Master Class: Teaching Advice for Journalism and Mass Communication Instructors
By Chris Roush, editor. Lantham, MD: Rowman & Littlefield, 2018. 165 pages. ISBN: 978-1-5381-0053-0.
University graduate programs in journalism and mass communication should adopt a new tradition: Give a copy of Master Class to everyone along with their diploma.
The textbook, a project of the Association for Education in Journalism and Mass Communication’s (AEJMC) Elected Standing Committee on Teaching, arrived in my mailbox just days before spring semester courses began. By the weekend, I had read it and adopted a couple of new ideas.
The book, the full title of which is Master Class: Teaching Advice for Journalism and Mass Communication Instructors, is aimed at new college-level instructors, but it shouldn’t be ignored by seasoned professors. Reading the book, I more than once found myself nodding my head in agreement or feeling relief that I was not the only one who had encountered particular problems in the classroom.
As editor Chris Roush of the University of North Carolina at Chapel Hill points out in his introduction, many graduate programs now have formalized pedagogical training for students heading for a teaching career. Adjunct instructors coming fresh from the professional world, and those of us who have been teaching for some time, aren’t so fortunate. Many college instructors have learned to teach by working with professors in their graduate programs. I certainly did, wanting to emulate the best practices of those professors I adored and hoping not the make the same mistakes of the instructors who did not meet my expectations. All of us can benefit from this textbook.
Master Class crams a lot of good advice into nine chapters that essentially take the reader through various aspects of a semester. Roush contributes a chapter about writing a syllabus, which I used to fine-tune a few points in one that I was updating when the book arrived. Leslie-Jean Thornton of Arizona State University and Susan Keith of Rutgers University tackle online courses. Given that I’m teaching several this semester, I found their chapter especially interesting. Our university is in the midst of finalizing assessment plans and reports in preparation for reaccreditation, so the chapter on evaluation (written by Jennifer Jacobs Henderson and William G. Christ of Trinity University) also provided valuable tips. Other chapters emphasize planning, classroom dynamics, exercises and projects, and preparing for the next semester.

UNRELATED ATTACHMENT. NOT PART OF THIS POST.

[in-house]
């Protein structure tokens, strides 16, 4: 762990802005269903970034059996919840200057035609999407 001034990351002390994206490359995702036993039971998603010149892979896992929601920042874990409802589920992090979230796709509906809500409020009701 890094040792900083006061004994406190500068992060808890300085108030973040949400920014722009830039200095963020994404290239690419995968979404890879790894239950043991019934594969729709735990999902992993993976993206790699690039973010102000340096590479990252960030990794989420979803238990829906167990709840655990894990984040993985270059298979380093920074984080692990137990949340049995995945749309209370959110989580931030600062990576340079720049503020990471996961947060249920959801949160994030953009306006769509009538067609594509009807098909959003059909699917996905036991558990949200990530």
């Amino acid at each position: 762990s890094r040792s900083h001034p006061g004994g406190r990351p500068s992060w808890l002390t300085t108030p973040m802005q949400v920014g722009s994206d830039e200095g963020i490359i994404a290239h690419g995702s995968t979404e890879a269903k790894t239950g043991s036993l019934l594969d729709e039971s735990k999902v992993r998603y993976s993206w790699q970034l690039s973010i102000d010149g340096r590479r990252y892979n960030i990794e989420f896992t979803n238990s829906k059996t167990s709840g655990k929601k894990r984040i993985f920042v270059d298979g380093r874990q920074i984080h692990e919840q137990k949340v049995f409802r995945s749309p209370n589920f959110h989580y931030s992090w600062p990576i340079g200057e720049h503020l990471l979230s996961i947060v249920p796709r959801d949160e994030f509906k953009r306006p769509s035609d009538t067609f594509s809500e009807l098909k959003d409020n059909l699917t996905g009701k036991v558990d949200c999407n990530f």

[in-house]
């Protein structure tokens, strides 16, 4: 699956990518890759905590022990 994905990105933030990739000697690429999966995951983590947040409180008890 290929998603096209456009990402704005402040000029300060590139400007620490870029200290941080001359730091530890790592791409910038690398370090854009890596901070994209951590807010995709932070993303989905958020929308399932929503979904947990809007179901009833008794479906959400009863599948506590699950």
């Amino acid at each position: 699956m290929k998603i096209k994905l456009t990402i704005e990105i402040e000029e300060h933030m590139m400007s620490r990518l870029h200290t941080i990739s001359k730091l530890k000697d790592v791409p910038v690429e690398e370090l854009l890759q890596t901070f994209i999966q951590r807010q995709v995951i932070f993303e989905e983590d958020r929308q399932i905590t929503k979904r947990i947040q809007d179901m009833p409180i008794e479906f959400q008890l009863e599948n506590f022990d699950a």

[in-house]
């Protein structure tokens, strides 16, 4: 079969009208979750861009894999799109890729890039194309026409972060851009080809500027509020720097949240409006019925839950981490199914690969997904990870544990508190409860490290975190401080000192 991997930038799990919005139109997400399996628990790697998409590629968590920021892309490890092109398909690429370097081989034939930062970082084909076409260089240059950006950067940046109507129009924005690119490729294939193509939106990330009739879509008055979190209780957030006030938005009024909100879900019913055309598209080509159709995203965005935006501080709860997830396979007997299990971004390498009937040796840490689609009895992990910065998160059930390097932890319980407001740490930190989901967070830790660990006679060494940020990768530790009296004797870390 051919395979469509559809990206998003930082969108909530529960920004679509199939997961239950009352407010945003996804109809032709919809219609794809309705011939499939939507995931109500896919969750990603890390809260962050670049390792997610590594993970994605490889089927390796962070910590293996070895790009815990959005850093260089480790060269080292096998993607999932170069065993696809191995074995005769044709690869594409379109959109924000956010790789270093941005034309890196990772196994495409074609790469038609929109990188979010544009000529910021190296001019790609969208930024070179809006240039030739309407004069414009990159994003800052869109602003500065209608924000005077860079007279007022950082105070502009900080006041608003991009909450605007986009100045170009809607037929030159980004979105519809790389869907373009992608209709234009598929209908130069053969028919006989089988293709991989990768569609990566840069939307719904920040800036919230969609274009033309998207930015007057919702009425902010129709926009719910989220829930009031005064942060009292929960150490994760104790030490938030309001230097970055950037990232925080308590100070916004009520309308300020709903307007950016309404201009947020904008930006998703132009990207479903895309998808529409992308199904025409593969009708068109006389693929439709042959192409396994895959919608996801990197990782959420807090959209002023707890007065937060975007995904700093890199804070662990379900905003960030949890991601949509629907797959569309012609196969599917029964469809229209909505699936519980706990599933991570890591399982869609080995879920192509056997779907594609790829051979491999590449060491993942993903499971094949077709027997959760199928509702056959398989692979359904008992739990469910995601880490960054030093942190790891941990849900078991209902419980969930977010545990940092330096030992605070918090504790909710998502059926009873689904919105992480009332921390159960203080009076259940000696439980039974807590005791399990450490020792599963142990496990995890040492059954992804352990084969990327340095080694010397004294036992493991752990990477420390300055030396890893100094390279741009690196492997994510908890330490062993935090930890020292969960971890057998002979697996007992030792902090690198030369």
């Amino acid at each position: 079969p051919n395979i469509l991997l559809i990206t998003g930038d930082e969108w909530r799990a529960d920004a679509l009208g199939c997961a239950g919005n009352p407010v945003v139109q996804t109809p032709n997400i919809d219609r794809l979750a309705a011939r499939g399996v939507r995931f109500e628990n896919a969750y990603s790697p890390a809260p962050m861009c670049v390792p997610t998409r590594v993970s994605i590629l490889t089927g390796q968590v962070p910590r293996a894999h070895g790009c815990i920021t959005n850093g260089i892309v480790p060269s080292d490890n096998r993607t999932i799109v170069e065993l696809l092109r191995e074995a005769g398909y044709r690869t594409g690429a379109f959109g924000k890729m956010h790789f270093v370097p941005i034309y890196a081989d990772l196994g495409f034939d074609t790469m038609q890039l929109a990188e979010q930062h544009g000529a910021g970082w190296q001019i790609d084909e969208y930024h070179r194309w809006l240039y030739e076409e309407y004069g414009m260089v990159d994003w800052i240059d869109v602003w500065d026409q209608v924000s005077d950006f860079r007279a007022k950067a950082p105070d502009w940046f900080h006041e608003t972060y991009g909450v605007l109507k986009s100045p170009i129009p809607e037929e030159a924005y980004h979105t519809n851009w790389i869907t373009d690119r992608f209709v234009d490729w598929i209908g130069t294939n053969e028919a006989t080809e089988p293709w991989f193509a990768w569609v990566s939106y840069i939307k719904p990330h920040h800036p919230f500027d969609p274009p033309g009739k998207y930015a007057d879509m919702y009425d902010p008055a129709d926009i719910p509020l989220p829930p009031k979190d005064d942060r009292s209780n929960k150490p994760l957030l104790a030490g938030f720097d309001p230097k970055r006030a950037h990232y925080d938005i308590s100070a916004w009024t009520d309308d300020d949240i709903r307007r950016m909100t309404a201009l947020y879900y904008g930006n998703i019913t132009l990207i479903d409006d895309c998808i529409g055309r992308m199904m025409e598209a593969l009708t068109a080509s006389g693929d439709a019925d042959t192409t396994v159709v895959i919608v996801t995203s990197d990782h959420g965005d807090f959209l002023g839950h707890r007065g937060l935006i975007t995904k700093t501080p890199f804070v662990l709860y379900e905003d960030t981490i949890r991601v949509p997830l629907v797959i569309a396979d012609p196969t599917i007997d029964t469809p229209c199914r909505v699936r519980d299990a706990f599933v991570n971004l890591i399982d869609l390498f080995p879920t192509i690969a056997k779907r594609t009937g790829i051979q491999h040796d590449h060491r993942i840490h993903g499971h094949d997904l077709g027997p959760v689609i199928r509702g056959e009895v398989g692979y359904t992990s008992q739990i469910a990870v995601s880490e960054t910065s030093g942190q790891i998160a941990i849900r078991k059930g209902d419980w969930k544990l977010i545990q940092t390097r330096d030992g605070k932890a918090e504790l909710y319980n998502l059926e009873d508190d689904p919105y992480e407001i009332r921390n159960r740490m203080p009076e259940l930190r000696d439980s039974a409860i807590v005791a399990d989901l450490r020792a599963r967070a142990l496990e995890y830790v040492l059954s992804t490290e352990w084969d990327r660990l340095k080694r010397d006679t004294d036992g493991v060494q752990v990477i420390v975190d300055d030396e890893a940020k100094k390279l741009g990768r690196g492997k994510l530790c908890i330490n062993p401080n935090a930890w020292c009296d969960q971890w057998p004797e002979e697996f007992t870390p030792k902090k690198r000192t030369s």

The book is an easy read, crafted with a journalistic sensibility that uses lots of examples and quotes from instructors across the country. Sidebars titled “From the Trenches” offer detailed insights from both new and experienced professors.
If a second edition is ever published, a few errors should be corrected. It’s carpal, not carpel, tunnel syndrome (p. 73). The cross-platform note-taking application is called Evernote, not Evermore (p. 128). And as any “Prairie Home Companion” fan should know, it’s Lake Wobegon, not Woebegone (p. 150). Storify, a web-based service that allowed journalists to create curated timelines of social media, gets a mention in the book. However, perhaps just as Master Class was headed to press, Storify announced in December that it is shutting down the stand-alone version.
It would have been nice to have something like Master Class the first time I faced a lecture hall full of mass communication students. The book may not have prevented me from feeling overwhelmed, but it would have offered the wisdom that could have better prepared me.